The most important TI antigens are polysaccharides, gly-colipids, and nucleic acids, all of which induce specific antibody production in T cell-deficient animals. These antigens cannot be processed and presented in association with MHC molecules, and therefore they cannot be recognized by CD4+ helper T cells. Most TI antigens are multivalent, being composed of repeated identical anti-genic epitopes. Such multivalent antigens may induce maximal cross-linking of the BCR complex on specific B cells, leading to activation without a requirement for cognate T cell help. In addition, many polysaccharides activate the complement system by the alternative pathway, generating C3d, which binds to the antigen and is recognized by CR2, thus augmenting B cell activation (see Fig. 11-5 and Chapter 7). Membrane proteins at a high density on a microbial surface may be functionally multivalent and may function in a T-independent as well as in a T-dependent manner. As mentioned earlier, TI responses may also be facilitated by additional signals derived from microbial products that activate TLRs on B cells.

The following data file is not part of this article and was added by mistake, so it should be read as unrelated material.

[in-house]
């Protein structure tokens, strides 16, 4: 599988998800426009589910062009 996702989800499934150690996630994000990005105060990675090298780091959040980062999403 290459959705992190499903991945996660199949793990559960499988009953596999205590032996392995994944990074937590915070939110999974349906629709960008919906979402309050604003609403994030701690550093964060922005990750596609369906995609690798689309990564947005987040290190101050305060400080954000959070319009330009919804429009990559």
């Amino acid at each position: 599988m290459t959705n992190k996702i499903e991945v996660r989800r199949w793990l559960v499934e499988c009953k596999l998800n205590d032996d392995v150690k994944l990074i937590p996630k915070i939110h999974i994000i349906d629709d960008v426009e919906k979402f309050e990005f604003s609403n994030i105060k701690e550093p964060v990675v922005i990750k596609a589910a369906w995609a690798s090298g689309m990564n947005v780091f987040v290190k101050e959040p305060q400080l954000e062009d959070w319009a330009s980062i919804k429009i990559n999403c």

TABLE 11-2 Properties of Thymus-Dependent and Thymus-Independent Antigens
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